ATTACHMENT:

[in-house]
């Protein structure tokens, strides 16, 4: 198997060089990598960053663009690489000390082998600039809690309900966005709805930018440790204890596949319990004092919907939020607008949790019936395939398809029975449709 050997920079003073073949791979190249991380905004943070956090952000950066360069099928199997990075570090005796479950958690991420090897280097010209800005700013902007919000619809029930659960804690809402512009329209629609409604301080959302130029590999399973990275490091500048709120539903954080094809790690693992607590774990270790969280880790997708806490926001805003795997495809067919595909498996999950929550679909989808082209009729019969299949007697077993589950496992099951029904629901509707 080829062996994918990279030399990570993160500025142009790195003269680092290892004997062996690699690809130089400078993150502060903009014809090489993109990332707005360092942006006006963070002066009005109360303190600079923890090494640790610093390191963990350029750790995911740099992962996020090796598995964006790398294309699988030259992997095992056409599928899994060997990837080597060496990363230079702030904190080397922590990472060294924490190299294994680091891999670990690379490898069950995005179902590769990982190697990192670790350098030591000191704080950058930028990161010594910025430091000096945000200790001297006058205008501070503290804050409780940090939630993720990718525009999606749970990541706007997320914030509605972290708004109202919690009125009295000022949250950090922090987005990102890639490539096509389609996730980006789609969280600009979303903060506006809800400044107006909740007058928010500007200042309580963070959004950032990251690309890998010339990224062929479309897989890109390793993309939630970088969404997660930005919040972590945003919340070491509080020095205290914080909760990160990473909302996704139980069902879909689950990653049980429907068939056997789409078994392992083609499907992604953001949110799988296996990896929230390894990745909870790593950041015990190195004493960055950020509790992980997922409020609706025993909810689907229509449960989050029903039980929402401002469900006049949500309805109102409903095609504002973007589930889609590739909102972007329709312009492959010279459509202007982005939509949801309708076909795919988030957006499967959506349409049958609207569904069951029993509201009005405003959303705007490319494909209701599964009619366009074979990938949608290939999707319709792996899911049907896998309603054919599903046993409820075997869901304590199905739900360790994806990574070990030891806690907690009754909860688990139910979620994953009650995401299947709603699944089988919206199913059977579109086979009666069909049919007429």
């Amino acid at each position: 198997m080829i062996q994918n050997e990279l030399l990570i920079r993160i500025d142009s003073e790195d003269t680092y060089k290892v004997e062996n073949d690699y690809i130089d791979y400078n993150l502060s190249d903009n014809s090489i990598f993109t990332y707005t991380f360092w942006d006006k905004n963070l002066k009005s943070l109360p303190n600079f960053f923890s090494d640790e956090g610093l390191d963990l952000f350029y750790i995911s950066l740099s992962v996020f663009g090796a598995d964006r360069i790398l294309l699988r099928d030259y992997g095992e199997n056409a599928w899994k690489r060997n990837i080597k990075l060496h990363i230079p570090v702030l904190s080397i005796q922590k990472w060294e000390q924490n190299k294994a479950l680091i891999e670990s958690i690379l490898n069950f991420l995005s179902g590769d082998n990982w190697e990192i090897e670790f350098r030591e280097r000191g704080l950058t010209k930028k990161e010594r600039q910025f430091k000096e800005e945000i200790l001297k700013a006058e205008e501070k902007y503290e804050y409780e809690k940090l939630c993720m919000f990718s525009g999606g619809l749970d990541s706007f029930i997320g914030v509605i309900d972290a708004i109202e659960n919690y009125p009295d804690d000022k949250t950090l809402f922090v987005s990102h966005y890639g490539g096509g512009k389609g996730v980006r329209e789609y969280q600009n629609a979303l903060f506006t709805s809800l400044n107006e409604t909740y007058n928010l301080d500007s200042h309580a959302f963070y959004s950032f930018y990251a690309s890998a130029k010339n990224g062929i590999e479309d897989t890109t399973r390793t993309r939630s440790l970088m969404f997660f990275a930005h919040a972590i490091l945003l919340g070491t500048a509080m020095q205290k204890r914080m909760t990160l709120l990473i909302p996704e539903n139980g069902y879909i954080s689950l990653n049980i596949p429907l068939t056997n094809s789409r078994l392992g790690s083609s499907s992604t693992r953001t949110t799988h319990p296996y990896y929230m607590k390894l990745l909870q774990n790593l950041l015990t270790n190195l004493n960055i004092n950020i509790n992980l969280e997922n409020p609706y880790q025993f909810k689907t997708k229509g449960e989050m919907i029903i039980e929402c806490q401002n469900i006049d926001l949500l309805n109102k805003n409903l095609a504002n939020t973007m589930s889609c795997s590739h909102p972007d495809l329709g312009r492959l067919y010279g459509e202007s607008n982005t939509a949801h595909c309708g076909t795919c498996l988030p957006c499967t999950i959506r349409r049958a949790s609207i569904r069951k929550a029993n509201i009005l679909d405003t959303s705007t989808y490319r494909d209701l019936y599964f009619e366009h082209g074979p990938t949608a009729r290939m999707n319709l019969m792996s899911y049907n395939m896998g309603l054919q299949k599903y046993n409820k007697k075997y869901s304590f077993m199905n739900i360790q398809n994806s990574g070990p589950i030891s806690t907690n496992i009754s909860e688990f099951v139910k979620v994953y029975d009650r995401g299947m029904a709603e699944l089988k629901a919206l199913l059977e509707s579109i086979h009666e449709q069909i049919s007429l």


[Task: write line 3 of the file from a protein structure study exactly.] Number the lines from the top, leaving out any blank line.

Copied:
């Amino acid at each position: 198997m080829i062996q994918n050997e990279l030399l990570i920079r993160i500025d142009s003073e790195d003269t680092y060089k290892v004997e062996n073949d690699y690809i130089d791979y400078n993150l502060s190249d903009n014809s090489i990598f993109t990332y707005t991380f360092w942006d006006k905004n963070l002066k009005s943070l109360p303190n600079f960053f923890s090494d640790e956090g610093l390191d963990l952000f350029y750790i995911s950066l740099s992962v996020f663009g090796a598995d964006r360069i790398l294309l699988r099928d030259y992997g095992e199997n056409a599928w899994k690489r060997n990837i080597k990075l060496h990363i230079p570090v702030l904190s080397i005796q922590k990472w060294e000390q924490n190299k294994a479950l680091i891999e670990s958690i690379l490898n069950f991420l995005s179902g590769d082998n990982w190697e990192i090897e670790f350098r030591e280097r000191g704080l950058t010209k930028k990161e010594r600039q910025f430091k000096e800005e945000i200790l001297k700013a006058e205008e501070k902007y503290e804050y409780e809690k940090l939630c993720m919000f990718s525009g999606g619809l749970d990541s706007f029930i997320g914030v509605i309900d972290a708004i109202e659960n919690y009125p009295d804690d000022k949250t950090l809402f922090v987005s990102h966005y890639g490539g096509g512009k389609g996730v980006r329209e789609y969280q600009n629609a979303l903060f506006t709805s809800l400044n107006e409604t909740y007058n928010l301080d500007s200042h309580a959302f963070y959004s950032f930018y990251a690309s890998a130029k010339n990224g062929i590999e479309d897989t890109t399973r390793t993309r939630s440790l970088m969404f997660f990275a930005h919040a972590i490091l945003l919340g070491t500048a509080m020095q205290k204890r914080m909760t990160l709120l990473i909302p996704e539903n139980g069902y879909i954080s689950l990653n049980i596949p429907l068939t056997n094809s789409r078994l392992g790690s083609s499907s992604t693992r953001t949110t799988h319990p296996y990896y929230m607590k390894l990745l909870q774990n790593l950041l015990t270790n190195l004493n960055i004092n950020i509790n992980l969280e997922n409020p609706y880790q025993f909810k689907t997708k229509g449960e989050m919907i029903i039980e929402c806490q401002n469900i006049d926001l949500l309805n109102k805003n409903l095609a504002n939020t973007m589930s889609c795997s590739h909102p972007d495809l329709g312009r492959l067919y010279g459509e202007s607008n982005t939509a949801h595909c309708g076909t795919c498996l988030p957006c499967t999950i959506r349409r049958a949790s609207i569904r069951k929550a029993n509201i009005l679909d405003t959303s705007t989808y490319r494909d209701l019936y599964f009619e366009h082209g074979p990938t949608a009729r290939m999707n319709l019969m792996s899911y049907n395939m896998g309603l054919q299949k599903y046993n409820k007697k075997y869901s304590f077993m199905n739900i360790q398809n994806s990574g070990p589950i030891s806690t907690n496992i009754s909860e688990f099951v139910k979620v994953y029975d009650r995401g299947m029904a709603e699944l089988k629901a919206l199913l059977e509707s579109i086979h009666e449709q069909i049919s007429l």